A Book of Questions and Goddesses, 
from Middle American Dialogues,
 by Karl Young.

The following brief passage from a much simpler and closer pattern seems a good example of use of basic acoustic memory:

the sleeper sleeps

 here is the woman

 the sleeper sleeps

 she has rolled him up in her hand

 here is the woman

 the sleeper sleeps

 she has rolled him up in her hand

 here is the woman

 I am the sleeper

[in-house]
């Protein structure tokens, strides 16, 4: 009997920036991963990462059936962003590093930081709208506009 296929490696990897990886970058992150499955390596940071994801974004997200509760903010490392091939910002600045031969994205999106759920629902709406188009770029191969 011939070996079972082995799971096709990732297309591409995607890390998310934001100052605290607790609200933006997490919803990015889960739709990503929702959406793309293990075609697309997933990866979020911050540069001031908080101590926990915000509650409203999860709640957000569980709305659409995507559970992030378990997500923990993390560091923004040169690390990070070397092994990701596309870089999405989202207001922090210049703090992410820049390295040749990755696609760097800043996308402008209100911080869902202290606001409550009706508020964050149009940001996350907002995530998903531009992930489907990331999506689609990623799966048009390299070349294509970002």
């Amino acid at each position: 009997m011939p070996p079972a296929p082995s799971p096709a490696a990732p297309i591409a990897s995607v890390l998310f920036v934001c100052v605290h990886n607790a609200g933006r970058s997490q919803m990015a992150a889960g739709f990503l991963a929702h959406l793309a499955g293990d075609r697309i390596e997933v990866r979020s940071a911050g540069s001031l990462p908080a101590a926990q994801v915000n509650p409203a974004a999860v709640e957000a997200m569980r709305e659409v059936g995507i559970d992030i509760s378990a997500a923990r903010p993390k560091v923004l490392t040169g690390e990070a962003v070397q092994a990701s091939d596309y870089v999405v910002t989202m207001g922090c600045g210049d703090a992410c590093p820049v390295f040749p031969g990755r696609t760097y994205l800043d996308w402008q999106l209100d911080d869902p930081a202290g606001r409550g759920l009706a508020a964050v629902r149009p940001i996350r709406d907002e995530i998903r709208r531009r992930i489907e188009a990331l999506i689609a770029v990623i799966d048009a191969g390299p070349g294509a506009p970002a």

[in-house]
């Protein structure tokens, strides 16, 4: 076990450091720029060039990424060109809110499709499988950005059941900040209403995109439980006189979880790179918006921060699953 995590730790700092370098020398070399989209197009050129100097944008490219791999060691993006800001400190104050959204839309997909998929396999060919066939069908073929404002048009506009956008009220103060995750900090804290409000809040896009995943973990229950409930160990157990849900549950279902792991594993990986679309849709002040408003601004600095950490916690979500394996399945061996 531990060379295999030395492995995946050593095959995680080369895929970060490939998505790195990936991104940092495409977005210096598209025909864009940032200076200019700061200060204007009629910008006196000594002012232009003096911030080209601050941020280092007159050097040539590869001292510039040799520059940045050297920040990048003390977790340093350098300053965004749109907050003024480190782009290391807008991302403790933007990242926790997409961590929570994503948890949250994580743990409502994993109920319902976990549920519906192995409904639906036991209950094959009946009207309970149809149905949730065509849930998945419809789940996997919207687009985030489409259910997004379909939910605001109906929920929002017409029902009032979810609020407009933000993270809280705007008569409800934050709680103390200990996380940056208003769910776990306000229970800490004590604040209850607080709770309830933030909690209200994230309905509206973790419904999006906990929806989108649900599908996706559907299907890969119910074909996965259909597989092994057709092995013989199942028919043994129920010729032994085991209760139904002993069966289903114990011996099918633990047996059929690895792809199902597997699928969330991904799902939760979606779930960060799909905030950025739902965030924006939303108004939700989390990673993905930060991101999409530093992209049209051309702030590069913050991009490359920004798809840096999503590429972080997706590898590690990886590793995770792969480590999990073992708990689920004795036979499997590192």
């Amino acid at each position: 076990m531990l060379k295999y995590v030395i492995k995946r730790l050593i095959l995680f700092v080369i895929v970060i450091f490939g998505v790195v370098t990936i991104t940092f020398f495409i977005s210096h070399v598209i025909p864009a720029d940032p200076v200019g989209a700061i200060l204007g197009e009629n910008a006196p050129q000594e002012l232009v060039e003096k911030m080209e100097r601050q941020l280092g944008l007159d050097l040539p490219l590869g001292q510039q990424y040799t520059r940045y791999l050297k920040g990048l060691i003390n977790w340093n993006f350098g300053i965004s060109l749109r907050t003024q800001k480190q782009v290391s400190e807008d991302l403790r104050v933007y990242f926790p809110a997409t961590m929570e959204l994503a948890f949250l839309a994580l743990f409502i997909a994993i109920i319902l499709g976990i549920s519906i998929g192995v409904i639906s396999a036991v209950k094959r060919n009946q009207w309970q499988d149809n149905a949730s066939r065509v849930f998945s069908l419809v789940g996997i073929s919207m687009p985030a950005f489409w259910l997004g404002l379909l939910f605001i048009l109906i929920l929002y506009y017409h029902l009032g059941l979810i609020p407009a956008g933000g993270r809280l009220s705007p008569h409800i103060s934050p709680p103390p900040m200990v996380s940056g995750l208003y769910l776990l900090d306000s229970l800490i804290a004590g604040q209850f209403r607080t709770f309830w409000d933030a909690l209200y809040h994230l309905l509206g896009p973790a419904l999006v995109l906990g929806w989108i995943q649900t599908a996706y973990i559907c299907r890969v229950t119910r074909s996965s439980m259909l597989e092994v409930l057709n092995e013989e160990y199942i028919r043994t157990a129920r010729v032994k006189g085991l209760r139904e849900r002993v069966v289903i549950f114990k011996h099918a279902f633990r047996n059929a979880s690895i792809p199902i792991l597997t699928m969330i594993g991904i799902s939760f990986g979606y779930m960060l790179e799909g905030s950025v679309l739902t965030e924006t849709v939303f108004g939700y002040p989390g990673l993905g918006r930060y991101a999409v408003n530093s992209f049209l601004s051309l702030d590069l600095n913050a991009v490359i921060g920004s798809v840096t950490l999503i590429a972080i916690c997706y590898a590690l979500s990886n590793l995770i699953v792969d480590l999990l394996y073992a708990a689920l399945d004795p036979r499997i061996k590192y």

Questions and Goddesses works with sources from Mesoamerica. In the first example, I was trying to make use of shadow memory in playing off several forms of duality and dualism, worked against the more or less contemporary music of the conquerors. Depending on the audience, and the reading, this could create a sense of ceremony with a melancholy undercurrent or a set of mazes with echoes in their passages. The second example could create a sense of magic as well as suggestions of ritual. In the first section, the ceremonial dimensions suggest enclosure; in the second, repetition and echo can suggest procession, whether to a shrine-like destination or for the purpose of delineating a meaningful area by passing across or around it. Throughout the book, the different forms of repetition, including repetition of phrases and use of shadow memory, gave me perhaps a dozen significant variations to explore.[12]